Positive Controls for Psychology – My pitch for a SIPS project

Positive controls are one of the most useful tools for ensuring interpretable and fruitful research.  Strangely, though, positive controls are rarely used in psychological research.  That’s a shame, but also an opportunity–it would be an easy but substantial improvement for psychological researchers to start using regularly using positive controls.  I (Bob) am currently at SIPS 2018; I’ll be giving a lighting talk about positive controls and hopefully developing some resources to encourage the use of positive controls.  To kick things off, I’ve started this OSF page on positive controls: https://osf.io/n5yx9/

What is a positive control?  A positive control (aka an active control) is a research condition that has a known effect in the research domain; it’s a research condition that ought to work if the research is conducted properly.  For example, a researcher might be studying how much a new drug affects alertness.  She will administer either the new drug or placebo and then measure alertness with an odd-ball task.  A positive control would be adding a third group that receives caffeine (blinded, of course), a drug well known to produce a modest increase in alertness on this task.

Why use positive controls?  There are several potential benefits:

  • Positive controls help indicate the sensitivity and integrity of the experiment.  If the experiment is conducted properly and with sufficient data then the positive control ought to show the expected effect.  If the experiment does not, then the research will know that something may have gone on and will be able to investigate.  Positive controls are especially useful for interpreting “negative” results.  From the example above, if the researcher finds that the new drug does not influence alertness, she may wonder about the result: was enough data collected and was the procedure administered correctly?  Checking that the positive control came out as expected gives reassurance that the research was conducted properly and was sensitive to the desired range of effects.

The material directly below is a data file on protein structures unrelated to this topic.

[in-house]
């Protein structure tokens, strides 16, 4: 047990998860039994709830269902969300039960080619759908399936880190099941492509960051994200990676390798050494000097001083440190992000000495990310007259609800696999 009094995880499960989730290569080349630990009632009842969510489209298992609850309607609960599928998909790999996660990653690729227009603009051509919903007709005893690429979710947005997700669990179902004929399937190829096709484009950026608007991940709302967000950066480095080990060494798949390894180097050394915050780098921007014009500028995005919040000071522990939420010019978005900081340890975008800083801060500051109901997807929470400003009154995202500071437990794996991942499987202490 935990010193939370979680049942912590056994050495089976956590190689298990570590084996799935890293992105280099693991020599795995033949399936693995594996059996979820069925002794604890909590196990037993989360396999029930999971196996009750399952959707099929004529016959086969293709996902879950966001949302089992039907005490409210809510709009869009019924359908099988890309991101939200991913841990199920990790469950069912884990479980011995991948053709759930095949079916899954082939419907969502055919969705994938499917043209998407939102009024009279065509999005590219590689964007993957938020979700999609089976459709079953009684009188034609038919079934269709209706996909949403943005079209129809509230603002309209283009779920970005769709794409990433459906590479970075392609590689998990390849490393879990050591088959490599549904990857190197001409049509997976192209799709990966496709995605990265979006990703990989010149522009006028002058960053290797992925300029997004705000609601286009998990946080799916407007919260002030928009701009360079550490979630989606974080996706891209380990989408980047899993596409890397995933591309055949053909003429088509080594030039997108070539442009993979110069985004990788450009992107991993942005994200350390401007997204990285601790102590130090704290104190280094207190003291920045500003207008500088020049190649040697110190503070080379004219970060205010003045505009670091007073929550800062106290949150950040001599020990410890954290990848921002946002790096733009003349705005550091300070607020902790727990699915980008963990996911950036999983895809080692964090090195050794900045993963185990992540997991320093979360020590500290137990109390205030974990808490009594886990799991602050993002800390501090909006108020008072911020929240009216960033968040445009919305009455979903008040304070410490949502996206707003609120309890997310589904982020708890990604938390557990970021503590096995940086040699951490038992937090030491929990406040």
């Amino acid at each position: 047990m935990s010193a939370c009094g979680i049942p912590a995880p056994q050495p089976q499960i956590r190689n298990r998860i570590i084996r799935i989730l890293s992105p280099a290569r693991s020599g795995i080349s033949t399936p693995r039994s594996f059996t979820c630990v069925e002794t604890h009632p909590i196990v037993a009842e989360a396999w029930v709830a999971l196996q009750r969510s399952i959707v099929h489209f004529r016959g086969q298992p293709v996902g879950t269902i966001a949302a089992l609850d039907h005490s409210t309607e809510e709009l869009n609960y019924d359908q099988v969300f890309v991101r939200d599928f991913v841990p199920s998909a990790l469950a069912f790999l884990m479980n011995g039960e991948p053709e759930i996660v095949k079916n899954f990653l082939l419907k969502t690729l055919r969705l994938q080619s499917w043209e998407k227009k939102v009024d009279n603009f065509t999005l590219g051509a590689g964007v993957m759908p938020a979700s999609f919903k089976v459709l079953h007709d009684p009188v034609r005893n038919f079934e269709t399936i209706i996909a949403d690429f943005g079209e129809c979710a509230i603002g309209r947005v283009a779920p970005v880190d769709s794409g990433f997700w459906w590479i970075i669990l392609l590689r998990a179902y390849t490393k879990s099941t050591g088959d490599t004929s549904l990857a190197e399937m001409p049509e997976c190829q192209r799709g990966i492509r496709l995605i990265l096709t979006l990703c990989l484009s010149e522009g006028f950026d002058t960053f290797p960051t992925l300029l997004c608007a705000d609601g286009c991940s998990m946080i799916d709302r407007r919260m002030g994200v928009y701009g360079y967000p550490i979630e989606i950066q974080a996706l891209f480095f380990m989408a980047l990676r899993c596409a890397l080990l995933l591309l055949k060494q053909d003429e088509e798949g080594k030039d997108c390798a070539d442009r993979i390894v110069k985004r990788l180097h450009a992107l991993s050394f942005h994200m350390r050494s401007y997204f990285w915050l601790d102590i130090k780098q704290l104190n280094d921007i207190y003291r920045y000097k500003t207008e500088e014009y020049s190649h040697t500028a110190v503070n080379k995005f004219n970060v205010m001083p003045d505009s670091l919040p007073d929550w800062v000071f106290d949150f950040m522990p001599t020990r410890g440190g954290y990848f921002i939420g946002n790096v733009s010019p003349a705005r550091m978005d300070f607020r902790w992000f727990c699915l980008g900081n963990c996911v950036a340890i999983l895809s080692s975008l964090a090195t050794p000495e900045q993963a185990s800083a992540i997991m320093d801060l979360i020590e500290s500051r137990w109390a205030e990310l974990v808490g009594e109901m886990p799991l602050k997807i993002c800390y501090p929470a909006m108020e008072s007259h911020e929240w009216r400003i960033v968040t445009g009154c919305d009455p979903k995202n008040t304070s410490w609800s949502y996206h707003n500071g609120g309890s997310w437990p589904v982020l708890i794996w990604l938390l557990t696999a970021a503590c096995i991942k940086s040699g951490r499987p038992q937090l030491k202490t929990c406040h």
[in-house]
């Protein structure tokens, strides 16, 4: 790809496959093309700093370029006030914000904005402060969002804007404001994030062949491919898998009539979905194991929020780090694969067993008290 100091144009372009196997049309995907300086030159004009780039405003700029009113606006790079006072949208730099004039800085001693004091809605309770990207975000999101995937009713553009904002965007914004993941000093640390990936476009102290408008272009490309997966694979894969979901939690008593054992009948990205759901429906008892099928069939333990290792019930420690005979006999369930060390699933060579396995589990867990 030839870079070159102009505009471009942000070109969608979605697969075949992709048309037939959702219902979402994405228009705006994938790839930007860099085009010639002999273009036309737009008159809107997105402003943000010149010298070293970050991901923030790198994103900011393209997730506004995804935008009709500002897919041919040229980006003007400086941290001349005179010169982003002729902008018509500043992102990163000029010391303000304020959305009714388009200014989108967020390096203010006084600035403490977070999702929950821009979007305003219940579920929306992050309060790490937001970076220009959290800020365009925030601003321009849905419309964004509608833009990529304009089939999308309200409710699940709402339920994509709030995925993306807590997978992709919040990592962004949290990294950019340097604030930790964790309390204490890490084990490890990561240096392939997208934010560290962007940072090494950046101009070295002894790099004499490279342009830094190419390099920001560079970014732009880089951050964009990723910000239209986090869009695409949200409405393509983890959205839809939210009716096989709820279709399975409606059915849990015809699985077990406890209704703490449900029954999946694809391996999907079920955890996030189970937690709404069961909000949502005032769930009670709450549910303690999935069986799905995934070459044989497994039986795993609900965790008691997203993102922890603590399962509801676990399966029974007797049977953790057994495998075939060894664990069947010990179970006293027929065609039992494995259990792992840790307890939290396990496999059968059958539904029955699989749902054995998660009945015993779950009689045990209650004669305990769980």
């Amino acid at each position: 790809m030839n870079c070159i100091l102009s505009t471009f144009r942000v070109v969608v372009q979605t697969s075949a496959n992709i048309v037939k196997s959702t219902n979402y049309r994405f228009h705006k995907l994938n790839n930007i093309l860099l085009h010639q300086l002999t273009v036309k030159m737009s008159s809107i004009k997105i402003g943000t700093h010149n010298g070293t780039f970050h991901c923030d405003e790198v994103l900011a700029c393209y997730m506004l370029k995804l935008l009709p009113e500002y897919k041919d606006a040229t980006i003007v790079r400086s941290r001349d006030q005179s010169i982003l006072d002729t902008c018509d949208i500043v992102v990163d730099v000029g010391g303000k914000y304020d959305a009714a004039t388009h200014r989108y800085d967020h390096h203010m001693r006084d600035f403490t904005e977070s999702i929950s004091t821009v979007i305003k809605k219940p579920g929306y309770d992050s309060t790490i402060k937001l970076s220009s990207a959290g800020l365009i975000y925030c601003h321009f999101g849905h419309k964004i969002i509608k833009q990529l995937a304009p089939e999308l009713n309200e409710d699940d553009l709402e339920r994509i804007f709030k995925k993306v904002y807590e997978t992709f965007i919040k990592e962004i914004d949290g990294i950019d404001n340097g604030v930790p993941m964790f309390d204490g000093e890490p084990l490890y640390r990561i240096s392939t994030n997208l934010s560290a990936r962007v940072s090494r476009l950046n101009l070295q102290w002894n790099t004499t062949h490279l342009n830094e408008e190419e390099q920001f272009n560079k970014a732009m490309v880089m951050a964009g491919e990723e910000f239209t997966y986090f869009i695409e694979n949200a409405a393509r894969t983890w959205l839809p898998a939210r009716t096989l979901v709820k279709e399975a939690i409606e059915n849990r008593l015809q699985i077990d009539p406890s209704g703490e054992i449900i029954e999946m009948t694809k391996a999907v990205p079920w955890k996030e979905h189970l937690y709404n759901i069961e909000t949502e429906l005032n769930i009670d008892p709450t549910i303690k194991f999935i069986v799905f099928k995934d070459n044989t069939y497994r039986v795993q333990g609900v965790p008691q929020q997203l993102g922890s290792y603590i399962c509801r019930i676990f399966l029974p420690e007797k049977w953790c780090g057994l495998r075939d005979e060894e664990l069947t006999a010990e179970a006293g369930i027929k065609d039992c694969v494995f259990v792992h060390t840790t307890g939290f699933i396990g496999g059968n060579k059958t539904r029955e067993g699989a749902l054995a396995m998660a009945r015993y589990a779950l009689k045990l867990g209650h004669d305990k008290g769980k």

• Positive controls can be used as a training tool–new researchers can run positive controls to ensure procedural proficiency before collecting real data (and while collecting real data)
  • Screening for outliers and/or non-compliant responding – for some positive controls there is a clear range of valid responses even at the individual level.  In these cases, positive controls provide an additional way to screen for outliers and unusual responses.

How to select a positive control?  To aid interpretation, a positive control should be well-matched to the experimental question.  The ideal positive control:

  • Is from the same research domain
  • Has a well-characterized effect size that is similar to what is expected for the research question (or a set of positive controls can be used to test sensitivity to small, medium, and large effects)
  • Is sensitive to the factors that could ruin the effect of interest
  • Is easy/short to administer

Can positive controls really help in psychology? Yes.  I (Bob) have been using positive controls extensively in my replication research.  These have been essential in demonstrating the quality and sensitivity of the replication research.  For some examples, see:

So how do I get started?  I (Bob) have started an OSF page on positive controls.  I’m hoping to use some of my time at SIPS 2018 to populate the page and start some research to show they are worth using.   Here’s the page (still in development): https://osf.io/n5yx9/




I'm a teacher, researcher, and gadfly of neuroscience. My research interests are in the neural basis of learning and memory, the history of neuroscience, computational neuroscience, bibliometrics, and the philosophy of science. I teach courses in neuroscience, statistics, research methods, learning and memory, and happiness. In my spare time I'm usually tinkering with computers, writing programs, or playing ice hockey.

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